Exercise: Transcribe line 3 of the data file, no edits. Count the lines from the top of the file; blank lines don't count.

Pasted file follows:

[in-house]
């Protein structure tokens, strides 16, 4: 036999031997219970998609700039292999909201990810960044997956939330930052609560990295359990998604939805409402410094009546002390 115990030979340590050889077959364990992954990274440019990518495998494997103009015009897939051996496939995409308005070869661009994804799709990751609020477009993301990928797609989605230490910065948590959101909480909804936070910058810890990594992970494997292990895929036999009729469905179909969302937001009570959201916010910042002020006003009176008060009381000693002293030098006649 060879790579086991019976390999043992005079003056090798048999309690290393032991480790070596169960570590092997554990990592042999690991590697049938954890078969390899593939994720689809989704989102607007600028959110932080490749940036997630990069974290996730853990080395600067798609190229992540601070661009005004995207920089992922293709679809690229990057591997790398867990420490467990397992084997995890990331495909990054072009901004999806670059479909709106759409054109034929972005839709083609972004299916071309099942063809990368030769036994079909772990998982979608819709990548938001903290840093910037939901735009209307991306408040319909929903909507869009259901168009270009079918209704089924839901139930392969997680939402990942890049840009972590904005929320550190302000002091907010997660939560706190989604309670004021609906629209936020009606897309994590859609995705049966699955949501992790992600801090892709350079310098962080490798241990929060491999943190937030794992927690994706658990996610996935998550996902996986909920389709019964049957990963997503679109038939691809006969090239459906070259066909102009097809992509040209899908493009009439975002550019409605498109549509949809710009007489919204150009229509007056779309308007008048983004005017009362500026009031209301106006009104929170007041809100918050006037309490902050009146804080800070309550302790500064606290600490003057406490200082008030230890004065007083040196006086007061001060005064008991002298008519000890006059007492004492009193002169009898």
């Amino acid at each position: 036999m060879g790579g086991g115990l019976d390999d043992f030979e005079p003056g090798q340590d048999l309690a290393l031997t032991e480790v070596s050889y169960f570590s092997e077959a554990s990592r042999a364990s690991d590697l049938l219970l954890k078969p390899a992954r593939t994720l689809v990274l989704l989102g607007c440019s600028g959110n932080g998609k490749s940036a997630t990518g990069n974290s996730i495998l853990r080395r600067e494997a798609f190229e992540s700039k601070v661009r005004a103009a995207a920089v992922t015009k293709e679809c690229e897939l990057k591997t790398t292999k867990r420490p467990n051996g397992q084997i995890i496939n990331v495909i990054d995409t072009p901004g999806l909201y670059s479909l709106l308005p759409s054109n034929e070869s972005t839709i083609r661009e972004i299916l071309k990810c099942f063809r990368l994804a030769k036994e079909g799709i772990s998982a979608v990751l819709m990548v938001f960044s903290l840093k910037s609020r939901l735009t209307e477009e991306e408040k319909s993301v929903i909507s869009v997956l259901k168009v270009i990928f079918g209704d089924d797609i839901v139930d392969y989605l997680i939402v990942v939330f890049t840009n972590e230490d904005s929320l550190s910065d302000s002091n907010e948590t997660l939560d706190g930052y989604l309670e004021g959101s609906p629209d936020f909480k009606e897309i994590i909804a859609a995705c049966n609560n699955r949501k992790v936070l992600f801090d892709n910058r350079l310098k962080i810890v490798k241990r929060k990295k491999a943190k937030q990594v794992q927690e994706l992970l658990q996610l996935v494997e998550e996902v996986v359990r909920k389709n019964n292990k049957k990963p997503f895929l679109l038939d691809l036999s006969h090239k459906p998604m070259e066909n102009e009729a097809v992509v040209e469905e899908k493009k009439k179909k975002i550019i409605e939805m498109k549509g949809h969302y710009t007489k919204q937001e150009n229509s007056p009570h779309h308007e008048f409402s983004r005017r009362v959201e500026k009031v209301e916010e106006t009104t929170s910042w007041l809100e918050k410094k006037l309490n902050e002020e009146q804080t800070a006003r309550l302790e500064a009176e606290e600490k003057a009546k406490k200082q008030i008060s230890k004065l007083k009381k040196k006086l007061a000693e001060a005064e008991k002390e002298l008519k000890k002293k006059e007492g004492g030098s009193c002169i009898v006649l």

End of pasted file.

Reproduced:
């Amino acid at each position: 036999m060879g790579g086991g115990l019976d390999d043992f030979e005079p003056g090798q340590d048999l309690a290393l031997t032991e480790v070596s050889y169960f570590s092997e077959a554990s990592r042999a364990s690991d590697l049938l219970l954890k078969p390899a992954r593939t994720l689809v990274l989704l989102g607007c440019s600028g959110n932080g998609k490749s940036a997630t990518g990069n974290s996730i495998l853990r080395r600067e494997a798609f190229e992540s700039k601070v661009r005004a103009a995207a920089v992922t015009k293709e679809c690229e897939l990057k591997t790398t292999k867990r420490p467990n051996g397992q084997i995890i496939n990331v495909i990054d995409t072009p901004g999806l909201y670059s479909l709106l308005p759409s054109n034929e070869s972005t839709i083609r661009e972004i299916l071309k990810c099942f063809r990368l994804a030769k036994e079909g799709i772990s998982a979608v990751l819709m990548v938001f960044s903290l840093k910037s609020r939901l735009t209307e477009e991306e408040k319909s993301v929903i909507s869009v997956l259901k168009v270009i990928f079918g209704d089924d797609i839901v139930d392969y989605l997680i939402v990942v939330f890049t840009n972590e230490d904005s929320l550190s910065d302000s002091n907010e948590t997660l939560d706190g930052y989604l309670e004021g959101s609906p629209d936020f909480k009606e897309i994590i909804a859609a995705c049966n609560n699955r949501k992790v936070l992600f801090d892709n910058r350079l310098k962080i810890v490798k241990r929060k990295k491999a943190k937030q990594v794992q927690e994706l992970l658990q996610l996935v494997e998550e996902v996986v359990r909920k389709n019964n292990k049957k990963p997503f895929l679109l038939d691809l036999s006969h090239k459906p998604m070259e066909n102009e009729a097809v992509v040209e469905e899908k493009k009439k179909k975002i550019i409605e939805m498109k549509g949809h969302y710009t007489k919204q937001e150009n229509s007056p009570h779309h308007e008048f409402s983004r005017r009362v959201e500026k009031v209301e916010e106006t009104t929170s910042w007041l809100e918050k410094k006037l309490n902050e002020e009146q804080t800070a006003r309550l302790e500064a009176e606290e600490k003057a009546k406490k200082q008030i008060s230890k004065l007083k009381k040196k006086l007061a000693e001060a005064e008991k002390e002298l008519k000890k002293k006059e007492g004492g030098s009193c002169i009898v006649l």